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  1. #1
    Senior Member Drakonchik's Avatar
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    What Exactly Is the Thread on a Standard Issue Bicycle Spoke?

    I'm using stainless bicycle spokes to make something completely unrelated to wheel-building.

    Let's just say it's a fastener, and it will live on a bicycle. I want to use stainless spokes because they are excellent, predictable material for strength and welding etc.

    I would like to nut off the thread-end of the spokes with stainless steel nuts (for my application I cannot use chromed brass nipples or aluminum).

    Therefore I need to know the exact thread of the standard issue bicycle spoke. (Spoke gauge doesn't matter -- 1.8mm and 2mm both work for me.)

    I checked Sheldon's site but no answer. I don't have a thread-measuring tool, so a did my best with a ruler: there seem to be about 19 threads per 9mm of length. Which might indicate .5mm threads. However the diameter of the threads does not appear to fall on any standard metric increment. Diameter seems to fall pretty close to 1/16th" actually. Wondering if the thread is actually a tiny English/Whitworth spec that was set in motion 80+ years ago and the bike industry could never "jump tracks" onto metric.

    Hopefully someone will jump in here with a 1 sentence, one spec, on spec answer.

  2. #2
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    56 tpi

  3. #3
    Senior Member Drakonchik's Avatar
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    Thanks, that is helpful. 1 divided by 56 equals .017857", which equals .045357cm. Since the latter is a non-standard increment, I assume the spec is English or Whitworth, therefore not metric. And that therefore the diameter likely English as well -- perhaps 1/16"?

    Can anyone confirm the official diameter at the threads?

  4. #4
    Senior Member MudPie's Avatar
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    2.2mm x 56 tpi Common 2mm spoke threading

    Odd that the thread spec mixes metric and English. It is what it is.

    See bottom, 9/10ths of the page: http://www.parktool.com/blog/repair-...hread-concepts

  5. #5
    Senior Member Drakonchik's Avatar
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    I been surfing around industrial thread standard resources. This is one of the industrial standards in use in the world currently, and this is what I think the standard bicycle spoke thread is:

    2-56: 0.0860 or 43/500 in diameter; 56 threads per inch

    .0860" happens to be extremely close to 2.2mm, which is why Park Tool also appears to be correct.

    Also by direct measurement spoke thread diameter under my mic is .086". (It was counting tiny threads which was difficult without the right tool.)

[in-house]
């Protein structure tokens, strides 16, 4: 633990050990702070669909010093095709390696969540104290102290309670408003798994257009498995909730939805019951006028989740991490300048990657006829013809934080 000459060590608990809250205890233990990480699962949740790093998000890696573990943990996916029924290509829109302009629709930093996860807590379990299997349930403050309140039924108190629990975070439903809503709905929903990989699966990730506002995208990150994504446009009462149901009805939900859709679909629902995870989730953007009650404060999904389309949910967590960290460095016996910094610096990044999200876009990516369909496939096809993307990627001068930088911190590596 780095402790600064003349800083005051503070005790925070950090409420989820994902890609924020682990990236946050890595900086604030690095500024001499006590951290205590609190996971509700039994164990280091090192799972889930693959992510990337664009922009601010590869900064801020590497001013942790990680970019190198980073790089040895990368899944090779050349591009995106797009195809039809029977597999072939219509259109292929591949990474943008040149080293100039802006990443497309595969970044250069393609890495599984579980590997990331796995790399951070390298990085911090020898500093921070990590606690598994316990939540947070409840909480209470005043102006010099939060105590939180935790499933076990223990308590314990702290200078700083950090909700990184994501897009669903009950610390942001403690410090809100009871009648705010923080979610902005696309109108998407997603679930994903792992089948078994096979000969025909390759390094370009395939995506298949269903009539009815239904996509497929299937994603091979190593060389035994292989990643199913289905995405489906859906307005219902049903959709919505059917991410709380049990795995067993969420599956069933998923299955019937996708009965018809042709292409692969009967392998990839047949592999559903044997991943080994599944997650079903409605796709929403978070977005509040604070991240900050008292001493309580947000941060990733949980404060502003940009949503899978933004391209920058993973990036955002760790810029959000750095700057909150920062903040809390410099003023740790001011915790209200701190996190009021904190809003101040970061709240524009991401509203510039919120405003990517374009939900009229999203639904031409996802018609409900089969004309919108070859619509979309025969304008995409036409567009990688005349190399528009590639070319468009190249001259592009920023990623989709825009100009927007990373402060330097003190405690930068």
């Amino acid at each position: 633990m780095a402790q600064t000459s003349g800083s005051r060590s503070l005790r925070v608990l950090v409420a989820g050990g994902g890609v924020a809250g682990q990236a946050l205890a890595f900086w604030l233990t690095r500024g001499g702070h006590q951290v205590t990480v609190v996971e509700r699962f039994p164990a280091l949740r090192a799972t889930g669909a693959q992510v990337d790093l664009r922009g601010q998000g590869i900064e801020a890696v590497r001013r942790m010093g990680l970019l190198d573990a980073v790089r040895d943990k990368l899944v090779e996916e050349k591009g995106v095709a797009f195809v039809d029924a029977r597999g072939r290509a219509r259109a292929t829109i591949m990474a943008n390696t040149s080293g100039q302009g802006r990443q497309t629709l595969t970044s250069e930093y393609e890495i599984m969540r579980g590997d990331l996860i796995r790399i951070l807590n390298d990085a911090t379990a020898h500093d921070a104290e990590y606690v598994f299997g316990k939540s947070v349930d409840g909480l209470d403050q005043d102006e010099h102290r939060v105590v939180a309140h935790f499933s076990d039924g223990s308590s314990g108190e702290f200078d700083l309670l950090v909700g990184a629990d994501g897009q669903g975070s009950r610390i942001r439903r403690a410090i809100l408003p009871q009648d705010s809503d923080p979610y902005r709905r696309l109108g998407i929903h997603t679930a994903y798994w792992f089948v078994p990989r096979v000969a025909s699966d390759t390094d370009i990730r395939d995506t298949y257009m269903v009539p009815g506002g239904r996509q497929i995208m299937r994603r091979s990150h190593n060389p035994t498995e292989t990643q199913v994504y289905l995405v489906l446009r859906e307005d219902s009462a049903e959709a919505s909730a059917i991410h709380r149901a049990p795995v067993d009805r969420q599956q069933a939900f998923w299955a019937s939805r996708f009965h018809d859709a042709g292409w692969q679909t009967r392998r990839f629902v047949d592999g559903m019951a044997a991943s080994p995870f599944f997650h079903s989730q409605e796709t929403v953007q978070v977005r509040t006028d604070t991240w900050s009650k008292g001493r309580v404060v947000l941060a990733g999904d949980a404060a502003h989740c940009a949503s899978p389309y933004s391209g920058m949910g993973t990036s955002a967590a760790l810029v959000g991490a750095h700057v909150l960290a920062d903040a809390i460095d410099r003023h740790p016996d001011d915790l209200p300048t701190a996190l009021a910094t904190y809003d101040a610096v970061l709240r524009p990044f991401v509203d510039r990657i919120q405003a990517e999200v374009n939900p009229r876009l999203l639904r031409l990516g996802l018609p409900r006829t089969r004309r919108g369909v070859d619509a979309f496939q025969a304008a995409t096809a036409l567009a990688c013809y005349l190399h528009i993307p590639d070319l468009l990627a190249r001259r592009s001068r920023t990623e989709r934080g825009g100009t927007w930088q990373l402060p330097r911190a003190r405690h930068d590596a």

Thanks, MudPie, for the rad Park Tool link, I'll be revisiting that page for other stuff too!

    So to conclude (note to self!) -- if I'm going shopping for matching nuts, it's 2-56 standard nuts which I will need to find.
    Last edited by Drakonchik; 08-21-11 at 06:01 PM.

  6. #6
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    It's a United States Standard, UNC-2B Unified Thread Standard, #2 Coarse, aka #2-56. Here's a link to the standard for reference. It's your basic #2 machine screw thread.

    One reason small threads like spoke threads are a funny diameter is that they're generally formed (rolled) rather than cut. (all spokes have formed threads). Forming threads raises the metal, with the blank diameter running through the mid-line. #2 screws are made using an 0.80 blank which is the same as a 14g wire.
    FB
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    An ounce of diagnosis is worth a pound of cure.

    “Never argue with an idiot. He will only bring you down to his level and beat you with experience.”, George Carlin

    “One accurate measurement is worth a thousand expert opinions” - Adm Grace Murray Hopper - USN

    WARNING, I'm from New York. Thin skinned people should maintain safe distance.

  7. #7
    Senior Member MudPie's Avatar
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    I did the 2.2 / 25.4 = .0866 and it didn't look familiar, other than it is 1/10 the sine 60 = .8660, which made me wonder more about the choice of diameter.

    I almost made a bold statement: "if you need nuts for 2.2mm x 56 tpi, you might have to make your own", good thing I didn't!

    Good that 2-56 will work. It's a coarse thread (UNC),

    That Park site is great for torque specs, repair and maintenance help, and technical data in general.

    Good luck in your project.

  8. #8
    Senior Member mrrabbit's Avatar
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    #2-56 tip

    =8-)
    4000+ wheels built since 1984...

    Disclaimer:

    1. I do not claim to be an expert in bicycle mechanics despite my experience.
    2. I like anyone will comment in other areas.
    3. I do not own the preexisting concepts of DISH and ERD.
    4. I will provide information as I always have to others that I believe will help them protect themselves from unscrupulous mechanics.
    5. My all time favorite book is:

    Kahane, Howard. Logic and Contemporary Rhetoric: The Use of Reason in Everyday Life

  9. #9
    Senior Member Drakonchik's Avatar
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    Thanks all!

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